In a story seemingly designed to give us a splitting headache from like four different angles at once, The New York Times reports tonight on a record-setting sale by Christie’s auction house, as a JPG titled Everydays—The First 5000 Days, by the digital artist Beeple, became the highest-selling digital artwork of all time. After a flurry of last-minute bids, the artwork—consisting of a collage of 5000 images Beeple (real name Matt Winkelmann) has made, one-a-day, for the last several years—sold for a reported $69 million. Which: Nice. But also: Gah, our heads.
And, look: If you thought you were going to get out of a Newswire about rampant digital art speculation in 2021 without reading the word “fungible,” your optimism is about to be sorely tested. Because Everydays is, indeed, backed up by an NFT (non-fungible token), the blockchain-backed crypto-certification that ensures that your incredibly expensive JPG of an image that literally anyone could send to anybody is the real incredibly expensive JPG of an image that literally anyone could send to anybody, because someone poured god knows how much electricity into a bunch of graphics cards to prove it.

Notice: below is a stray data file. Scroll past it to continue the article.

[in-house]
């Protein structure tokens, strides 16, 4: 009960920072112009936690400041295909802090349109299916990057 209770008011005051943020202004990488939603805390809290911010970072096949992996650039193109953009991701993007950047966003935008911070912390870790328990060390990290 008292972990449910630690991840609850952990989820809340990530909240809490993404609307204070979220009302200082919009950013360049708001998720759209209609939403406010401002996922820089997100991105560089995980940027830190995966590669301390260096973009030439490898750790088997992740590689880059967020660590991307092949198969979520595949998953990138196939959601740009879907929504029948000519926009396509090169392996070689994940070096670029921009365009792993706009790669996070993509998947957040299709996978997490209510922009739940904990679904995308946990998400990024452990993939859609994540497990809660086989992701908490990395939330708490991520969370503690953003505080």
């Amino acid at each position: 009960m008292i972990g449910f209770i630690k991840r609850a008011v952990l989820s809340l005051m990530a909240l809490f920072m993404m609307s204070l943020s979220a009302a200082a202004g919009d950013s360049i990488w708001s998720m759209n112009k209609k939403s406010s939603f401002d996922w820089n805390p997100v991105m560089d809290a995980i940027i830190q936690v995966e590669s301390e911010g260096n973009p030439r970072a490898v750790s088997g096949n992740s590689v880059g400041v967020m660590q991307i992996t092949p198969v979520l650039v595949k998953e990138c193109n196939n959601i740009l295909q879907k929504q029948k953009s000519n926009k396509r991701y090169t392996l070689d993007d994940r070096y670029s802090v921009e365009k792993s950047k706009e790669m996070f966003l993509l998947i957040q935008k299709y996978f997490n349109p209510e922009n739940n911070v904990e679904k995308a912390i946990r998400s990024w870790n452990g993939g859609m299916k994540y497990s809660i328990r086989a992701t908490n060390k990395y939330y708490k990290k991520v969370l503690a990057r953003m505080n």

(This concludes the part of the Newswire where we pretend to know what a blockchain is; you are now safe to move around the cabin freely.)
Among other things, this makes Everydays the third-most expensive piece of art ever sold whose artist was still alive, clocking in only behind Jeff Koons and David Hockney in that particular race. It’s also likely to spur both increased speculation and criticism of the digital art boom, which, like every single other art boom in the history of mankind, is likely to make a couple of artists rich, a greater number of speculators very rich, and a whole bunch of other people left in a category typically known as “completely hosed.” Except at least those fads didn’t also force us to think about groups like Burnt Banksy, which recently sold the NFT for a digital version of Banksy’s physical piece Morons, which they also, uh, burnt, so that only the digital version remained. The digital Morons sold for ten times what was paid for the now-destroyed physical version, and, yeah, okay, there it is. There’s the headache. Come in for a landing, little guy. We’re ready to feel our skulls explode.